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Agronometrics in Charts: Avocado prices take a strong promotable dip. Could a strike be on the cards?

In week 43 avocado prices dipped to the lowest level ever observed this time of the year. With large volumes still expected, what will this mean for the coming months and weeks?

Hass Avocado Prices (Cartons 2 Layer), Comparing History
Source: USDA Market News via Agronometrics.
(Agronometrics users can view this chart with live updates here)

Compared with last year, 2020 has seen impressive volumes. A couple of weeks in September (week 37 and 38), as Mexico’s production was still ramping up, the market looked similar to the previous year.

But that was only a brief moment before volumes picked up again, pushing prices down to the $20 level that we are seeing today.

Avocado Volumes, Comparing History
Source: USDA Market News via Agronometrics.
(Agronometrics users can view this chart with live updates here)

The pricing we are seeing may have some people in the industry nervous. Around these dates in 2018, Mexican producers went on an ill-timed strike demanding higher prices for their fruit before the Christmas, New Years and Superbowl promotions periods.

In 2018 the industry was breaking records with the highest volumes seen to date, not unlike this season, but prices were much higher. As can be seen by the pricing data below, the strike never had much of an effect, seeing a brief spike when volumes stopped coming and resuming its trend shortly thereafter.

A much more relevant moment was 2016 where prices dropped below $20 for most of the first quarter inflicting real economic pressure on Mexican growers as their season came to an end. A strike ensued. At the same time, California was expecting a smaller than usual crop, and in conjunction with Mexico’s strike, the market saw all its supply dry up, ushering in the highest prices the market had ever seen clean through October when Mexico's volumes picked up again.

Hass Avocado Prices from Mexico (Cartons 2 Layer), Comparing History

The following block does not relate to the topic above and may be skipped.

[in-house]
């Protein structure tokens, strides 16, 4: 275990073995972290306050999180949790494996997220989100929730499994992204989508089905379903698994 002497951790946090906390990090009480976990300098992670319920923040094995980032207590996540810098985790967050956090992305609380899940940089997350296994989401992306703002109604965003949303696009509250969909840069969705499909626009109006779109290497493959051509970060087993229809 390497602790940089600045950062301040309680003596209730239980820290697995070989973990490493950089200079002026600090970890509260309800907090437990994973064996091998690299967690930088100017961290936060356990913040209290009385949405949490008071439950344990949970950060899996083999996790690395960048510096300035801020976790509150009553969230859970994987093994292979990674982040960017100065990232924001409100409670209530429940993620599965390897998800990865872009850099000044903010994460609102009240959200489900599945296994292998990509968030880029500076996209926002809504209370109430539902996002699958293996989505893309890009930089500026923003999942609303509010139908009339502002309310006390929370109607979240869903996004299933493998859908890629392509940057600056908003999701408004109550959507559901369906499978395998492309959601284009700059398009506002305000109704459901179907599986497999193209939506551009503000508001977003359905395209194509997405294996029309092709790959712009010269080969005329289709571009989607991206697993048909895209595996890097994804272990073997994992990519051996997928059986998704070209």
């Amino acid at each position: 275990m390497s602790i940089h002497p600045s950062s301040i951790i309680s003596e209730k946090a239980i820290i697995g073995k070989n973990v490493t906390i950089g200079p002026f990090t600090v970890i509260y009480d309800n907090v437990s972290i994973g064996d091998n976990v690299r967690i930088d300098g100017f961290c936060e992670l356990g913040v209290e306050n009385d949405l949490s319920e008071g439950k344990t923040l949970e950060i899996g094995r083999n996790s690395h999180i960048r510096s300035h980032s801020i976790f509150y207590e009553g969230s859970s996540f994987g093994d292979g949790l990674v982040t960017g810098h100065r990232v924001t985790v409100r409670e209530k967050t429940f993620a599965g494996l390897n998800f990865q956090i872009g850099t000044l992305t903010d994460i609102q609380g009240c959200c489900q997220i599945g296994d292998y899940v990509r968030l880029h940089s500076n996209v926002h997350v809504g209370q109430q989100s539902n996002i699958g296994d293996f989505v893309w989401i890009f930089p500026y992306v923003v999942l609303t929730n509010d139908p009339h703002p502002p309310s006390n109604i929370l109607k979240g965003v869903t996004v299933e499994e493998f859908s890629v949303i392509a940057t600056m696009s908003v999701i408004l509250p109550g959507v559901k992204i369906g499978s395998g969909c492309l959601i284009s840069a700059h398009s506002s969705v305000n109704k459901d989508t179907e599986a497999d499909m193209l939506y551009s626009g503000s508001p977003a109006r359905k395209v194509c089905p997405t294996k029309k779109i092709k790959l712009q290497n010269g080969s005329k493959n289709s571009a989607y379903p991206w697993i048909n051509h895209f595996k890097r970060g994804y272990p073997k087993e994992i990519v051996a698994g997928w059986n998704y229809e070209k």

Source: USDA Market News via Agronometrics.
(Agronometrics users can view this chart with live updates here)

The higher prices this year could be explained by increased demand resulting from the Covid-19 pandemic, as well as lower volumes this year from Chile.

So as prices reach these lower levels, should the industry expect another strike? I imagine that it wouldn't happen immediately, but if prices remain at, or below $20 for an extended period of time it is a possibility.

Economically if this situation would have happened in March, where one dollar bought 20% more pesos than it buys today, I would have been more confident that producers would have been able to weather lower prices. At the end of last week (week 45) the forex markets closed at MXN 20.55/USD. Much closer to the MXN 18.3/USD we were seeing in September of 2016. If prices and the forex markets continue to fall, it might make for a complicated situation in Mexico.

Given the poor results of the 2018 strike, it could be that the appetite for such risky moves may be diminished. And there is always the looming threat of Covid-19, lest we forget. As in many places, the economic hardships of lockdowns have also been a heavy blow to the Mexican economy. It is possible that strikes may also be less appetizing as producers will chalk up the slower market to Covid-19 and push through it along with everyone else.

In the best-case scenario, volumes will be managed to ensure that the fruit arriving in the U.S. is sold at a fair and stable price. This may mean that some fruit in Mexico won’t get picked, or better yet, diverted to other markets.

As industry packers talk of the endless promotional opportunities for avocados, I would be wary of how the economic realities of the market may affect the stability of supply.

Written by: Colin Fain
Original published in on November 10, 2020 (Link)

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